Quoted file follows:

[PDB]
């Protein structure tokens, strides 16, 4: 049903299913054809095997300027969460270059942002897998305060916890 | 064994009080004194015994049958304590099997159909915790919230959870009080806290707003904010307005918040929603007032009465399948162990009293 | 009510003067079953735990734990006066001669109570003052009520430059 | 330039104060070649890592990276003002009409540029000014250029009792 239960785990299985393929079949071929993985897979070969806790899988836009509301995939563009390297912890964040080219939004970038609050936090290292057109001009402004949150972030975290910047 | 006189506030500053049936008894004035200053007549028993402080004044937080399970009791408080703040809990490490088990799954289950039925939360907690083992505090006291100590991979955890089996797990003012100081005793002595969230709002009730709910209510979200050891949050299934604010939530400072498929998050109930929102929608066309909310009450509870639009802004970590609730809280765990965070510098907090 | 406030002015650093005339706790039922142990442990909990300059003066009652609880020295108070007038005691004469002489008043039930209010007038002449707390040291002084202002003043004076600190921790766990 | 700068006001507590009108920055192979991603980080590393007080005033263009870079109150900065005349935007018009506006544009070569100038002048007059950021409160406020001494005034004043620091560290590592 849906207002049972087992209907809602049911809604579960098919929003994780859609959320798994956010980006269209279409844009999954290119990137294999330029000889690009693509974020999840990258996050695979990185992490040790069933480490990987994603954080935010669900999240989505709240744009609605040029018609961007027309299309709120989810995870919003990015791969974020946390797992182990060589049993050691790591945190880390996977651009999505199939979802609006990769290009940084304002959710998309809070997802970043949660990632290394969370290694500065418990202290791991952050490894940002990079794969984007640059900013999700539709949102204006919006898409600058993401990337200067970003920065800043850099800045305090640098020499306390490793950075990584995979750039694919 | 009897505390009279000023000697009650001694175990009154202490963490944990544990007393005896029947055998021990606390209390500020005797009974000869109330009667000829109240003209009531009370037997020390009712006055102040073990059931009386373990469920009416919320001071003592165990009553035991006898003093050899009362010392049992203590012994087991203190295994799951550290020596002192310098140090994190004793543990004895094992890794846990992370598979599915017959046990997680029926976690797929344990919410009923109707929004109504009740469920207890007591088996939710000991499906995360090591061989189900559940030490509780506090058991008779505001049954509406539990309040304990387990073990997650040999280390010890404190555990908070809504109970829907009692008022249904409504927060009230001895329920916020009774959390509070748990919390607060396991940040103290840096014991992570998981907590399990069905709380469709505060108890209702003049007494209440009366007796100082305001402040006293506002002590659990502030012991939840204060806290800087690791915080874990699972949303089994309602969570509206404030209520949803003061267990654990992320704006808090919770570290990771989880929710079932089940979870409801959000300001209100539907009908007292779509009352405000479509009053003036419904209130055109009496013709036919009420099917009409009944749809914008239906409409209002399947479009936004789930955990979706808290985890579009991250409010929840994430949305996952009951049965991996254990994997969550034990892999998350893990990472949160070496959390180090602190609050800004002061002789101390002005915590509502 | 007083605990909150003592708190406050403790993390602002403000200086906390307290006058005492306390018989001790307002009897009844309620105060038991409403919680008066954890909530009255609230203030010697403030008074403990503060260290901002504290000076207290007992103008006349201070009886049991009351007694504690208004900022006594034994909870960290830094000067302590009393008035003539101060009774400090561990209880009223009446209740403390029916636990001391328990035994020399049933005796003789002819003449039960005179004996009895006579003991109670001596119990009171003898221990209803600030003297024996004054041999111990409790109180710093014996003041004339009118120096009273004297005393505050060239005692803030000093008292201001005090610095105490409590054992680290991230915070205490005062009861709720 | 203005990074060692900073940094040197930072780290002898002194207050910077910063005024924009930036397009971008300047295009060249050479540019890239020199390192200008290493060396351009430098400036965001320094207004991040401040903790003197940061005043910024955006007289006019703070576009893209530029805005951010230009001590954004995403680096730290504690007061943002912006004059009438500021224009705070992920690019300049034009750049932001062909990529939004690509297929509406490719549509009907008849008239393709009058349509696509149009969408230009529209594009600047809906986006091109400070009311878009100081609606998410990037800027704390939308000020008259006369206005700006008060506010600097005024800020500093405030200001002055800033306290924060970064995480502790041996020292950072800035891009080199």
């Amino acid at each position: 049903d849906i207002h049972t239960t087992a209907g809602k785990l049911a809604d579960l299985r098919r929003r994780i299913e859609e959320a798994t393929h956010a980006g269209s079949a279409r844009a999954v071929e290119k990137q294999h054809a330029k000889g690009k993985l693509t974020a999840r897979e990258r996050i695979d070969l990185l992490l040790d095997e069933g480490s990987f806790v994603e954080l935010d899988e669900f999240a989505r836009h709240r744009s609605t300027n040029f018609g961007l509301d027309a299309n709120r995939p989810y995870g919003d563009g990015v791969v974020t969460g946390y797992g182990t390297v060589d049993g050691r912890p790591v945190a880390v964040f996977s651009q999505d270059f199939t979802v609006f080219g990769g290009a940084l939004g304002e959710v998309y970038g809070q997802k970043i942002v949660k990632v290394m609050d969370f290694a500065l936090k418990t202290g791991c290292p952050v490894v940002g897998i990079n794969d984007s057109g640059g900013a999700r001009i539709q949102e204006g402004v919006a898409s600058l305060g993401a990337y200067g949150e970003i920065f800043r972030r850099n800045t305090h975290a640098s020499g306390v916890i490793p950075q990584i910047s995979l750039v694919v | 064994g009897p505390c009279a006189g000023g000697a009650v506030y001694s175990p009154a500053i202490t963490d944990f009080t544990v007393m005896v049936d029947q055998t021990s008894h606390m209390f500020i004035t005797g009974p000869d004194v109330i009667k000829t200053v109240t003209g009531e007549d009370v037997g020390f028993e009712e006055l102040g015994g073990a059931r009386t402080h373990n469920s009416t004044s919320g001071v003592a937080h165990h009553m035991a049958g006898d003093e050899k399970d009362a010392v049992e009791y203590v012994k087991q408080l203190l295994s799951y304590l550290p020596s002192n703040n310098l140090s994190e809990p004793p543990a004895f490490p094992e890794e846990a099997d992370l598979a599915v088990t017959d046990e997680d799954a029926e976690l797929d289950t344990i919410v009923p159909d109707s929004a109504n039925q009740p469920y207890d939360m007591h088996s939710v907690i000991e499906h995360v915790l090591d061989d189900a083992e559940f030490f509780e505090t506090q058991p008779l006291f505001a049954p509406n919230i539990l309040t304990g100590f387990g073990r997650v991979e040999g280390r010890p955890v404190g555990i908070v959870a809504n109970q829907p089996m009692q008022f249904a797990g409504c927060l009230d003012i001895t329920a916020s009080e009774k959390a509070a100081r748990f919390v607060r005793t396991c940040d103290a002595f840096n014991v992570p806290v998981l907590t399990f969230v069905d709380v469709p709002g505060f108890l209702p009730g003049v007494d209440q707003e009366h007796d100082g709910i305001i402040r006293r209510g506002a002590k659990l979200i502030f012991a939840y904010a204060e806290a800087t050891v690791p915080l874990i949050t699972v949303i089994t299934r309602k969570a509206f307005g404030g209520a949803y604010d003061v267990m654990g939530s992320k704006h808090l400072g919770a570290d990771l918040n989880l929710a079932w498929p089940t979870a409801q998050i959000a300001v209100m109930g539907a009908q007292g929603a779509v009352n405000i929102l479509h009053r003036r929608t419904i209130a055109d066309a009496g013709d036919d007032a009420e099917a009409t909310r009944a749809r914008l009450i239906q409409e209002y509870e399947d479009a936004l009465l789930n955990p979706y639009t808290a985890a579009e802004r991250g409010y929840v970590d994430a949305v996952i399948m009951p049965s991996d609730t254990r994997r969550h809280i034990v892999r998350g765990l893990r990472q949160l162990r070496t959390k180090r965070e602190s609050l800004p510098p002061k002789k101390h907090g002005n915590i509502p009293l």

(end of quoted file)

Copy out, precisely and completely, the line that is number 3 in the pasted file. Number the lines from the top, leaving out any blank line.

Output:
């Amino acid at each position: 049903d849906i207002h049972t239960t087992a209907g809602k785990l049911a809604d579960l299985r098919r929003r994780i299913e859609e959320a798994t393929h956010a980006g269209s079949a279409r844009a999954v071929e290119k990137q294999h054809a330029k000889g690009k993985l693509t974020a999840r897979e990258r996050i695979d070969l990185l992490l040790d095997e069933g480490s990987f806790v994603e954080l935010d899988e669900f999240a989505r836009h709240r744009s609605t300027n040029f018609g961007l509301d027309a299309n709120r995939p989810y995870g919003d563009g990015v791969v974020t969460g946390y797992g182990t390297v060589d049993g050691r912890p790591v945190a880390v964040f996977s651009q999505d270059f199939t979802v609006f080219g990769g290009a940084l939004g304002e959710v998309y970038g809070q997802k970043i942002v949660k990632v290394m609050d969370f290694a500065l936090k418990t202290g791991c290292p952050v490894v940002g897998i990079n794969d984007s057109g640059g900013a999700r001009i539709q949102e204006g402004v919006a898409s600058l305060g993401a990337y200067g949150e970003i920065f800043r972030r850099n800045t305090h975290a640098s020499g306390v916890i490793p950075q990584i910047s995979l750039v694919v | 064994g009897p505390c009279a006189g000023g000697a009650v506030y001694s175990p009154a500053i202490t963490d944990f009080t544990v007393m005896v049936d029947q055998t021990s008894h606390m209390f500020i004035t005797g009974p000869d004194v109330i009667k000829t200053v109240t003209g009531e007549d009370v037997g020390f028993e009712e006055l102040g015994g073990a059931r009386t402080h373990n469920s009416t004044s919320g001071v003592a937080h165990h009553m035991a049958g006898d003093e050899k399970d009362a010392v049992e009791y203590v012994k087991q408080l203190l295994s799951y304590l550290p020596s002192n703040n310098l140090s994190e809990p004793p543990a004895f490490p094992e890794e846990a099997d992370l598979a599915v088990t017959d046990e997680d799954a029926e976690l797929d289950t344990i919410v009923p159909d109707s929004a109504n039925q009740p469920y207890d939360m007591h088996s939710v907690i000991e499906h995360v915790l090591d061989d189900a083992e559940f030490f509780e505090t506090q058991p008779l006291f505001a049954p509406n919230i539990l309040t304990g100590f387990g073990r997650v991979e040999g280390r010890p955890v404190g555990i908070v959870a809504n109970q829907p089996m009692q008022f249904a797990g409504c927060l009230d003012i001895t329920a916020s009080e009774k959390a509070a100081r748990f919390v607060r005793t396991c940040d103290a002595f840096n014991v992570p806290v998981l907590t399990f969230v069905d709380v469709p709002g505060f108890l209702p009730g003049v007494d209440q707003e009366h007796d100082g709910i305001i402040r006293r209510g506002a002590k659990l979200i502030f012991a939840y904010a204060e806290a800087t050891v690791p915080l874990i949050t699972v949303i089994t299934r309602k969570a509206f307005g404030g209520a949803y604010d003061v267990m654990g939530s992320k704006h808090l400072g919770a570290d990771l918040n989880l929710a079932w498929p089940t979870a409801q998050i959000a300001v209100m109930g539907a009908q007292g929603a779509v009352n405000i929102l479509h009053r003036r929608t419904i209130a055109d066309a009496g013709d036919d007032a009420e099917a009409t909310r009944a749809r914008l009450i239906q409409e209002y509870e399947d479009a936004l009465l789930n955990p979706y639009t808290a985890a579009e802004r991250g409010y929840v970590d994430a949305v996952i399948m009951p049965s991996d609730t254990r994997r969550h809280i034990v892999r998350g765990l893990r990472q949160l162990r070496t959390k180090r965070e602190s609050l800004p510098p002061k002789k101390h907090g002005n915590i509502p009293l």